Music to their ears

Music to their ears
Music to their ears

Holton Manor's recent $8 million facelift allows residents to enjoy their privacy while creating a welcoming and comfortable environment. 

Built in 1980, the previously untouched Wisconsin skilled nursing and rehabilitation facility was the perfect candidate for a renovation. The facility had 60 beds with minimal common space, and almost all residents shared bedrooms and bathrooms with up to four people. 

“We needed more space,” Holton Manor Administrator Heather Bartell said. “We wanted to offer private rooms to all residents with their own spas.”

Approximately 45,000 square feet later, Holton Manor now has four households divided by population: two long-term care households, one short-term rehabilitation house and one memory care house. Each sub-unit occupies a corner of the facility, and now residents can enjoy their own private rooms. 

Aside from the additional 32 rooms, Holton Manor also created a new 1,300-square-foot physical therapy room that includes a wellness pool. Aquatic therapy is conducted in the pool, but residents and community members also may use it recreationally.

Other rehabilitation services include physical, occupational and speech therapy, restorative and respiratory therapies and inpatient and outpatient therapy. Since the big addition, the rehabilitation department's revenue has tripled, and Bartell said she expects that to continue increasing. 

In order for the renovation to happen, Holton Manor had to acquire a big tract of land, according to Duane Helwig, vice president of design at Community Living Solutions, the company behind the remodel. The city of Elkhorn, WI, was able to sell a piece of land for the provider to work with, but it still was not enough. 

“We had to buy a property that was a former music store, Holton Company, which we ended up modeling part of it after,” Helwig explained. “That was probably our biggest challenge.”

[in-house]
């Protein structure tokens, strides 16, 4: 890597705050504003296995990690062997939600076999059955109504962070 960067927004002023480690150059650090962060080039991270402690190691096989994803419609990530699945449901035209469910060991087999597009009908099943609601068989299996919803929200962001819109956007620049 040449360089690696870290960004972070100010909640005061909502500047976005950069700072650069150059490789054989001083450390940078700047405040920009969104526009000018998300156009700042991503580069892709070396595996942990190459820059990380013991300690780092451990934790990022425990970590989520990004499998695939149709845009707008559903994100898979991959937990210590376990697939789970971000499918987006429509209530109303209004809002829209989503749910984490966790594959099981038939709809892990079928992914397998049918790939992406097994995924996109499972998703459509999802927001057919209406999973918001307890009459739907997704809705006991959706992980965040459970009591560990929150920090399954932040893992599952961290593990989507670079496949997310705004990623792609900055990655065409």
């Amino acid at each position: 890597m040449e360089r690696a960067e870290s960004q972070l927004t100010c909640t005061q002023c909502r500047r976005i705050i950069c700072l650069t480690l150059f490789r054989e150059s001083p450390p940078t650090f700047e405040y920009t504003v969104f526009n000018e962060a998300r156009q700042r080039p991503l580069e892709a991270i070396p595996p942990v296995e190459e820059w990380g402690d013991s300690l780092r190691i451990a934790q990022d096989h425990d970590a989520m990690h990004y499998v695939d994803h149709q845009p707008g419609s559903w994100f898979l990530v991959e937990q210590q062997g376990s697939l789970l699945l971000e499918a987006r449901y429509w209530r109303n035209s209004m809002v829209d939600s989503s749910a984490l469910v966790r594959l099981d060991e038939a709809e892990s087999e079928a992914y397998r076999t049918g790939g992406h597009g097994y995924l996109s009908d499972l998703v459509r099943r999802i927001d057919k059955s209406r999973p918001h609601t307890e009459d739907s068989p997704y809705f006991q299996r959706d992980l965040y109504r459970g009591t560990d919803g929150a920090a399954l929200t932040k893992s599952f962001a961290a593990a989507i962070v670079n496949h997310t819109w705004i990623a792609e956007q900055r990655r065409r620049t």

Because the facility was so small to begin with, moving residents around during construction was difficult, Bartell said. All residents had semi-private rooms until their new rooms were ready, which allotted for constant transition. 

Although the project was completed in December 2014, most of the groundwork was done the previous winter, which happened to be one Wisconsin's coldest, Bartell noted.

“Trying to lay foundations in December and January was hard,” she recalled.   

Despite the inevitable complications, both Helwig and Bartell are thrilled with the final product. 

“You never know what you're going to cross, all kinds of little challenges,” Helwig said. “I don't think I would have done anything differently, though.” 

After enjoying the expansion for six months, Bartell still loves watching residents' faces light up when they see their private bedrooms. 

“The space really flows well and it's very homey,” she said. “It was just a wonderful building that we are able to share with our residents and that's what it's all about.”

Lessons Learned

  1. Expect delays, especially in the winter when workers might need to take frequent breaks to warm up.
  2. Renovating an entire facility does not happen overnight, so have patience and take time making decisions.
  3. Although it can be a stressful time, remember to remind residents, staff and yourself to have fun with it.